For over one hundred years, the International Critical Commentary series has held a special place among works on the Bible. It has sought to bring together all the relevant aids to exegesis—linguistic and textual no less than archaeological, historical, literary and theological—with a level of comprehension and quality of scholarship unmatched by any other series.
No attempt has been made to secure a uniform theological or critical approach to the biblical text: contributors have been invited for their scholarly distinction, not for their adherence to any one school of thought.
The depth of analysis found in the International Critical Commentary (ICC) Series has yet to be surpassed in any commentary collection. One of the best features of this series is the extensive amount of background information given in each volume's introduction, where all of the analysis is provided before the actual commentary begins. Each volume packs more information into the introduction than you will often find in the body of most commentaries! Also consider that with the electronic versions of each volume, you will never need to leaf through the hundreds of pages in each volume searching for the passage you are studying.
WHEN in 1896 I began work upon the Epistle to the Galatians with definite reference to the preparation of this Commentary, it was with a clear conviction that if I was to make any appreciable contribution to the understanding of the epistle, it would be by confining myself to a few of the several lines of study which an interpreter might properly and profitably undertake. I decided not to attempt an exhaustive study of the history of the interpretation of the epistle, or of the rabbinic writings and method of exegesis. Convinced that, despite all that had been done in the study of the vocabulary of the New Testament, much remained still to be done, and strongly inclined to expect that such study would aid materially in the recovery of the primary elements of the thought of the apostle Paul, persuaded also that such lexicographical work would prepare the way for a clearer perception of the course of thought of the epistle, I determined, while not wholly neglecting other lines of study, to give my chief attention, first, to a fresh historical study of the vocabulary of the letter, and then to an endeavour to trace its course of thought with exactness and to state it with clearness.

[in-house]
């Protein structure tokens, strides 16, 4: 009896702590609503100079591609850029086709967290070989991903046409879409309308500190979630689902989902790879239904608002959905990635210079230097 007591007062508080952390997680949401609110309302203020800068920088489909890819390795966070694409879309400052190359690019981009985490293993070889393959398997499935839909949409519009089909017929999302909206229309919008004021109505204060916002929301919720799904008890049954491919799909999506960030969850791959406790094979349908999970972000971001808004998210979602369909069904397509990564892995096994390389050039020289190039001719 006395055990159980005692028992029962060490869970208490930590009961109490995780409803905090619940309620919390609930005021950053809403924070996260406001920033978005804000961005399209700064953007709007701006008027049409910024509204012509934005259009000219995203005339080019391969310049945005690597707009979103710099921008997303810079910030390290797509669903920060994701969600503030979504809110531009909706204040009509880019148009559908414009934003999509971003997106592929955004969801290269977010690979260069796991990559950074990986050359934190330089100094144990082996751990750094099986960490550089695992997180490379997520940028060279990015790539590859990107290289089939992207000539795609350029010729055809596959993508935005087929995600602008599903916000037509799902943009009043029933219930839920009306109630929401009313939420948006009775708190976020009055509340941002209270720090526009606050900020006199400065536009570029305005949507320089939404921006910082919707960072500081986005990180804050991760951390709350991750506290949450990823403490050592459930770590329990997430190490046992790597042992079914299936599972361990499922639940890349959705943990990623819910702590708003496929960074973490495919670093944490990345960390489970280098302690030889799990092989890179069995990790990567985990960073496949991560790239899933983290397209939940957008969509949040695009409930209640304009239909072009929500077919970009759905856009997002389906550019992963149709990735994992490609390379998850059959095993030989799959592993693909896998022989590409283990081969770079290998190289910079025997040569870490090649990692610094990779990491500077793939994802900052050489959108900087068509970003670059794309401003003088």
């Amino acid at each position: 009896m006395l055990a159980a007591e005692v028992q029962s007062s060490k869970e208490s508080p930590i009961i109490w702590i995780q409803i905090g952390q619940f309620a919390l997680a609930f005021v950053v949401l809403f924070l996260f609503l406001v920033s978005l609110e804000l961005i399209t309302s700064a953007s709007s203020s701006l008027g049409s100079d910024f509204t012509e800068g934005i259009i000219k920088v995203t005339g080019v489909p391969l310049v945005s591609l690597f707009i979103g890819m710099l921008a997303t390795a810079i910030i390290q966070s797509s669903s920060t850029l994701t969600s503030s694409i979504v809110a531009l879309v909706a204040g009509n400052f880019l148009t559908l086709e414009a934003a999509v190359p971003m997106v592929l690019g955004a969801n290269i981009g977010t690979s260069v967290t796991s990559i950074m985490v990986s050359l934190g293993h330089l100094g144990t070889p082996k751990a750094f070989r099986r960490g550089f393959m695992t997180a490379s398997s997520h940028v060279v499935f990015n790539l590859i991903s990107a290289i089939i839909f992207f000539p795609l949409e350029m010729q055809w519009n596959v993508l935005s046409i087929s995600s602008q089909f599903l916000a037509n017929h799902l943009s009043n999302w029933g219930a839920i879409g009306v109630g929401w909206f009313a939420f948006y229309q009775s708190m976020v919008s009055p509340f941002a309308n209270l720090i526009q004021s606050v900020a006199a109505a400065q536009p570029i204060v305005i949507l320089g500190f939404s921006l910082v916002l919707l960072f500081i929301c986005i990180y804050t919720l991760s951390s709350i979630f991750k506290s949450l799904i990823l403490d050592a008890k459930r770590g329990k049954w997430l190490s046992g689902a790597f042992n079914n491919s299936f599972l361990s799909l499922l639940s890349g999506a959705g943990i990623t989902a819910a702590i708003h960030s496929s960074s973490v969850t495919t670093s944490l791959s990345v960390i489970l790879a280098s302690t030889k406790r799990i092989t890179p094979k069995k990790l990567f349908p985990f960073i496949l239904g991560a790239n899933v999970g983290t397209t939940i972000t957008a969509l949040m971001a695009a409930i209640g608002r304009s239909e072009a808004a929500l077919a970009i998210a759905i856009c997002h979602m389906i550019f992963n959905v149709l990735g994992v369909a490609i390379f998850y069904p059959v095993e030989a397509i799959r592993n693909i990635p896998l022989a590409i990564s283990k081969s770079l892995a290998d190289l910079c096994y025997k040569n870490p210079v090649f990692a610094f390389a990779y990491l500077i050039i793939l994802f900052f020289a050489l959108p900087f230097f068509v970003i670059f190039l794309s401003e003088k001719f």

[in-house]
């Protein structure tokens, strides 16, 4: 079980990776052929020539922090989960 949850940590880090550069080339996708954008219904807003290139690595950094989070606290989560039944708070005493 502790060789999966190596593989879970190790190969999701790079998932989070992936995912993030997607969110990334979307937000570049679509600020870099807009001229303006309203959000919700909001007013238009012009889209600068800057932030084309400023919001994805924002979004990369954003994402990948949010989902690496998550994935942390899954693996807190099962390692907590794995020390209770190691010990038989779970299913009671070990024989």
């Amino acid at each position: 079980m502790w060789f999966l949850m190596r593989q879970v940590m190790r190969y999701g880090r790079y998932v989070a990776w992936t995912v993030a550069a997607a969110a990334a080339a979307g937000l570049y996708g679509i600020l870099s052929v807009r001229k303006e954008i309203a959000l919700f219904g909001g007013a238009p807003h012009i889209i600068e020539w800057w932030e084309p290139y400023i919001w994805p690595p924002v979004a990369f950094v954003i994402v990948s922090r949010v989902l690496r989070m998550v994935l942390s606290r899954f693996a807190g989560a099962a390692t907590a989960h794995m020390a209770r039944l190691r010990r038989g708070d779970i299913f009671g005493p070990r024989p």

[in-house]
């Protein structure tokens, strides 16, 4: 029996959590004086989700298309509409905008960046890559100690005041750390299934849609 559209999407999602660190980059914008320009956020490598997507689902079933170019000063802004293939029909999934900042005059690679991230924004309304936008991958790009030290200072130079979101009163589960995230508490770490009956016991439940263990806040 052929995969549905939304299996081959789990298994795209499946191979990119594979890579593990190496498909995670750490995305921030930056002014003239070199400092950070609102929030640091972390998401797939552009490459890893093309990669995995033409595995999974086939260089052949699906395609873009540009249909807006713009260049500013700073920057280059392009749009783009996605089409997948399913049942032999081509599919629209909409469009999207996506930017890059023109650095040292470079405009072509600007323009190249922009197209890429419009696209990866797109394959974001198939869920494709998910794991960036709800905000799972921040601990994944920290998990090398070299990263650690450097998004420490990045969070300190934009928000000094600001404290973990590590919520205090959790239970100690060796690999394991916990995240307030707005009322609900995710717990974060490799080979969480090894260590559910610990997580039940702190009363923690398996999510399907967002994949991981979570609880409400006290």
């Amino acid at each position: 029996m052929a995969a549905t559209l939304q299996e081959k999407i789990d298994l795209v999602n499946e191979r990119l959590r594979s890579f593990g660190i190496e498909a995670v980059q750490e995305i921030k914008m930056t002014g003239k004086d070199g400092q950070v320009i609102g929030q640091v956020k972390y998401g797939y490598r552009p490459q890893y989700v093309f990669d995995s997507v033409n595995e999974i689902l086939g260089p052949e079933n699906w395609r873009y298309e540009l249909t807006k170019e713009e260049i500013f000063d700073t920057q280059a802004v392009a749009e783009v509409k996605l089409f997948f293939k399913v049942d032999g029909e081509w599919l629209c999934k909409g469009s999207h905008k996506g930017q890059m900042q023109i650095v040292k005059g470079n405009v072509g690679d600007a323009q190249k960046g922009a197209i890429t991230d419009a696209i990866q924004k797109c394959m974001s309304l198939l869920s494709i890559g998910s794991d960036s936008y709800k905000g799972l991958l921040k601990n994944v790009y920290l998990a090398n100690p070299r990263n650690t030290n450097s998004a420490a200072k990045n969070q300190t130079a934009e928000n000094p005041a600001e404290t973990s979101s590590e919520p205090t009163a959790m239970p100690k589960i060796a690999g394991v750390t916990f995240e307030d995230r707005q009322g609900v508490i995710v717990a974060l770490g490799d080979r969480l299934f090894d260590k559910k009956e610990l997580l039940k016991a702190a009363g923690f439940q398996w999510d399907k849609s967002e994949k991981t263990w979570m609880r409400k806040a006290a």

“Paul enjoins them to continue to govern their conduct by the inward impulse of the Spirit, and emphatically assures them that so doing they will not yield to the power within them that makes for evil.” (Page 298)
“He proclaimed to them Jesus Christ and him crucified, preaching that men could through faith in Jesus the Christ escape from the present evil age and attain the approval of God apart from works of law (3:1, 2).” (Page liii)
“The acceptance of circumcision is, under the circumstances then existing in the Galatian churches, the acceptance of the principle of legalism, the committal of the Galatians to a relation to God wholly determined by conformity to statutes and leaving no place for Christ or the development of spiritual life through faith in him and spiritual fellowship with him.” (Page 272)
“Theodoret in his commentaries on those epistles, viz. the heavenly bodies, which the Galatians worshipped before their conversion and to which they would be doing reverence again if they should adopt the Jewish observance of days and weeks and months.” (Page 515)
Ernest DeWitt Burton (1856–1925) graduated from Denison University in 1876, then from Rochester Theological Seminary in 1882. His studies also carried him to Germany at Leipzig and Berlin. Burton taught at the seminaries in Rochester and Newton before becoming head of the department of New Testament Literature and Interpretation at the University of Chicago—where he was president from 1923–1925.